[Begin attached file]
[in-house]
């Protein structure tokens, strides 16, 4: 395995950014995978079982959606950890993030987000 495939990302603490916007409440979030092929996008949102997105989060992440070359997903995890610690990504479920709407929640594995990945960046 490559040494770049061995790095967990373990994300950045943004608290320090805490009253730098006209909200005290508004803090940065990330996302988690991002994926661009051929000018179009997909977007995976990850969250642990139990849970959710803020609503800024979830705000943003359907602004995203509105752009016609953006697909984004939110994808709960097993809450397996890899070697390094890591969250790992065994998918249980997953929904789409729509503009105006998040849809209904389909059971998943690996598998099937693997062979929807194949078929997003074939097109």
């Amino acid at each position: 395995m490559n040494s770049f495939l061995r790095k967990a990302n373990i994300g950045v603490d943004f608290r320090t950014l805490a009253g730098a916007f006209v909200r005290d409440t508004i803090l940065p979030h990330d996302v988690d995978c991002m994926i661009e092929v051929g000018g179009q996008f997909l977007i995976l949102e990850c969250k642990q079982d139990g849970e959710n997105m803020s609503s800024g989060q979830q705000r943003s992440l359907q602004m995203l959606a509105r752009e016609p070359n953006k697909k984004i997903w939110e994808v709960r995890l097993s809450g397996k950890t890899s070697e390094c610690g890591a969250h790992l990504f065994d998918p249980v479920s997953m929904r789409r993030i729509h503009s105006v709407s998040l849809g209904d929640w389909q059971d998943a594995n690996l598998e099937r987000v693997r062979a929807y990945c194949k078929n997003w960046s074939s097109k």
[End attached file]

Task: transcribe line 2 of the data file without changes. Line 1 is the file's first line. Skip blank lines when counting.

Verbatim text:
């Protein structure tokens, strides 16, 4: 395995950014995978079982959606950890993030987000 495939990302603490916007409440979030092929996008949102997105989060992440070359997903995890610690990504479920709407929640594995990945960046 490559040494770049061995790095967990373990994300950045943004608290320090805490009253730098006209909200005290508004803090940065990330996302988690991002994926661009051929000018179009997909977007995976990850969250642990139990849970959710803020609503800024979830705000943003359907602004995203509105752009016609953006697909984004939110994808709960097993809450397996890899070697390094890591969250790992065994998918249980997953929904789409729509503009105006998040849809209904389909059971998943690996598998099937693997062979929807194949078929997003074939097109």